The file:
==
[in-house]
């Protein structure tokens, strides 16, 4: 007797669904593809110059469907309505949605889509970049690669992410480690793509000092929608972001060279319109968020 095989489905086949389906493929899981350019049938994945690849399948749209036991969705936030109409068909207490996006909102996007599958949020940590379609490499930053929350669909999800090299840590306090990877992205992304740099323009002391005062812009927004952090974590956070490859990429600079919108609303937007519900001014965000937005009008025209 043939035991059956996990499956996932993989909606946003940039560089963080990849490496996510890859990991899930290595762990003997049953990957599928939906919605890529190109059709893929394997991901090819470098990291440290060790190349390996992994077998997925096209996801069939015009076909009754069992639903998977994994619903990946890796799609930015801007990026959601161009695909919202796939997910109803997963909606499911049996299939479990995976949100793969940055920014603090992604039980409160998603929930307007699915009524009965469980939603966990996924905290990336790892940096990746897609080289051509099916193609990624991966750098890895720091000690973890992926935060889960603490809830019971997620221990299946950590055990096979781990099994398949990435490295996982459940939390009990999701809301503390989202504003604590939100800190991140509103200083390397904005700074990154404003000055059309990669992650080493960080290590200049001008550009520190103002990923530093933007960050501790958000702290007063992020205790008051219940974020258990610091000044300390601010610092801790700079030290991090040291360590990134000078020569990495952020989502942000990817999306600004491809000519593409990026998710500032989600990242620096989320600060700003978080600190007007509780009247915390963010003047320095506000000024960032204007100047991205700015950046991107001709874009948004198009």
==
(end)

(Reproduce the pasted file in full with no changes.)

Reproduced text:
[in-house]
């Protein structure tokens, strides 16, 4: 007797669904593809110059469907309505949605889509970049690669992410480690793509000092929608972001060279319109968020 095989489905086949389906493929899981350019049938994945690849399948749209036991969705936030109409068909207490996006909102996007599958949020940590379609490499930053929350669909999800090299840590306090990877992205992304740099323009002391005062812009927004952090974590956070490859990429600079919108609303937007519900001014965000937005009008025209 043939035991059956996990499956996932993989909606946003940039560089963080990849490496996510890859990991899930290595762990003997049953990957599928939906919605890529190109059709893929394997991901090819470098990291440290060790190349390996992994077998997925096209996801069939015009076909009754069992639903998977994994619903990946890796799609930015801007990026959601161009695909919202796939997910109803997963909606499911049996299939479990995976949100793969940055920014603090992604039980409160998603929930307007699915009524009965469980939603966990996924905290990336790892940096990746897609080289051509099916193609990624991966750098890895720091000690973890992926935060889960603490809830019971997620221990299946950590055990096979781990099994398949990435490295996982459940939390009990999701809301503390989202504003604590939100800190991140509103200083390397904005700074990154404003000055059309990669992650080493960080290590200049001008550009520190103002990923530093933007960050501790958000702290007063992020205790008051219940974020258990610091000044300390601010610092801790700079030290991090040291360590990134000078020569990495952020989502942000990817999306600004491809000519593409990026998710500032989600990242620096989320600060700003978080600190007007509780009247915390963010003047320095506000000024960032204007100047991205700015950046991107001709874009948004198009």